Muddy water caused by a landslide on the north bank of La Grande River marred Chisasibi’s annual gathering on Fort George Island at the beginning of August.
People were forced to bring their own water to the festival because the river water contained levels of silt 100 times greater than allowed in drinking water under Canadian regulations.
According to Chisasibi’s water treatment operator, Matthew Chiskamish, people traditionally use the river water at Fort George. But this year the NTU reading (a method of measuring the water’s turbidity) reached a level of 50, far higher than the allowable level of 0.5. (The community’s drinking water was unaffected because of the town’s water treatment plant.)
The landslide occurred sometime before July 30, Chiskamish said. People noticed the water colour becoming cloudy – something that normally happens only in the spring or fall. Hydro-Quebec was notified, and the utility investigated by helicopter, discovering the landslide at a place known locally as Shawksathtin, about 30 to 40 km upriver from the LG-1 dam.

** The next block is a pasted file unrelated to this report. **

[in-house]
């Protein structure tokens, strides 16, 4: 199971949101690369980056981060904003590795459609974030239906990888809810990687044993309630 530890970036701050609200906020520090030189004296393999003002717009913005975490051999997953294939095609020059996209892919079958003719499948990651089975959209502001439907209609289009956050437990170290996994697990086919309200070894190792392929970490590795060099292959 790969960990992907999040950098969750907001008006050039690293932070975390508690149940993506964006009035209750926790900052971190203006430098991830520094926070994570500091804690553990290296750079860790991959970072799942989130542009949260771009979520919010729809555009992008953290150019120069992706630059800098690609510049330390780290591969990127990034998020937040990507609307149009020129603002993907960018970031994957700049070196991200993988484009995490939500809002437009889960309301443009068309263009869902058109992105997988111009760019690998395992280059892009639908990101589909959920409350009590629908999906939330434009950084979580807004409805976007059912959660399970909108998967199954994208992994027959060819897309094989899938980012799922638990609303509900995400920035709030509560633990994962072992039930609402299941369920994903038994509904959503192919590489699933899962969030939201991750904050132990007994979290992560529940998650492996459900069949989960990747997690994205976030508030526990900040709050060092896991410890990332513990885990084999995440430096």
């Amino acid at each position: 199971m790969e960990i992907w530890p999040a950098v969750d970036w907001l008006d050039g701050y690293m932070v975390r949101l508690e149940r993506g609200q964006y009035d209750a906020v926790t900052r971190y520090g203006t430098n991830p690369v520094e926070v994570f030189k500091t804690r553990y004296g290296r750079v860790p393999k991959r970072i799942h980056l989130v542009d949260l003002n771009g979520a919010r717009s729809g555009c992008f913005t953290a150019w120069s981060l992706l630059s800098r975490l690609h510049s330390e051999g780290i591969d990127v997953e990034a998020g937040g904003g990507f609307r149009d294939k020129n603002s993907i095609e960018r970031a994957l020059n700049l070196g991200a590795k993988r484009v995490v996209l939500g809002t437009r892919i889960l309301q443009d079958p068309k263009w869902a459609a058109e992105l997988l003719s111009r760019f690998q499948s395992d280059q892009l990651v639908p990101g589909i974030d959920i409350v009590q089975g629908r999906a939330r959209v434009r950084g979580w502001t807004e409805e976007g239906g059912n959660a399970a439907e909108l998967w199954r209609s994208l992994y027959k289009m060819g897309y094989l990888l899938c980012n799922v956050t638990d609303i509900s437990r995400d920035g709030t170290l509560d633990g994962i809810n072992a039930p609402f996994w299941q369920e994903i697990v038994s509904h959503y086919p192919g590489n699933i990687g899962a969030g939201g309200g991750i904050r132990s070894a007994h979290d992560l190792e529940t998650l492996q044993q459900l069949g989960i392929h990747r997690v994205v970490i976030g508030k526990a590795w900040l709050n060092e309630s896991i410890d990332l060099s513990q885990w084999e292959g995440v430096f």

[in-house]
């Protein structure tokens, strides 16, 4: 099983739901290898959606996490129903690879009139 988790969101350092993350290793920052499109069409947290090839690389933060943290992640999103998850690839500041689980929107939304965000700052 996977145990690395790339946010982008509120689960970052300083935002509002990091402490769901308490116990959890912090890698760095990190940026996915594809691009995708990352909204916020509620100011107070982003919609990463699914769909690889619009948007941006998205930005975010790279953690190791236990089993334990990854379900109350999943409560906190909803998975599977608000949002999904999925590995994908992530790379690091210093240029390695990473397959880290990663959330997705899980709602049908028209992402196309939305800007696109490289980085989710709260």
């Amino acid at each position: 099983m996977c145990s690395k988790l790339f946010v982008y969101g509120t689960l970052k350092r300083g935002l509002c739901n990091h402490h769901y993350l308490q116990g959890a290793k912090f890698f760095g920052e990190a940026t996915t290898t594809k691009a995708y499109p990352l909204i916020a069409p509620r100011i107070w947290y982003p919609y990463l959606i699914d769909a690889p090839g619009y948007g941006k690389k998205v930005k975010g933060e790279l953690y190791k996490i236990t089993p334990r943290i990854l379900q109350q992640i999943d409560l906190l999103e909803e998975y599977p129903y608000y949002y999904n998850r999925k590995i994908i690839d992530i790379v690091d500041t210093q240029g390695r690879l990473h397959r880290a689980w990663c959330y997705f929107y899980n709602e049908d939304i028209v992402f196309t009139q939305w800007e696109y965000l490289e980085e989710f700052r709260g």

The slide measures 200 feet across at the top and almost double that at the bottom, which is “a really big slide,” Chiskamish said. The muddy water in the river did not clear up for five days.
Chisasibi band councillor Eric House says community elders knew something
was about to happen with the river because permafrost was thawing to an unusual degree, while water levels in the river were also much higher than normal at mid-summer.
House notes that Hydro Quebec is conducting tests on two turbines at LG-1 to find the maximum power generating capacity at the facility. “Water levels are only a metre below maximum,” he observed.
But House also says deforestation had a role in the slide, pointing to the logging Cree Construction recently completed in the area between LG-1 and LG-2. He believes that would have affected soil stability in the bank of the river.
A landslide in 1979 upriver from the current slide caused much greater damage, House recalls. An island in the river was almost completely swept away, while a smaller tributary was swamped by the resulting tidal wave. “It wiped everything out,” House said.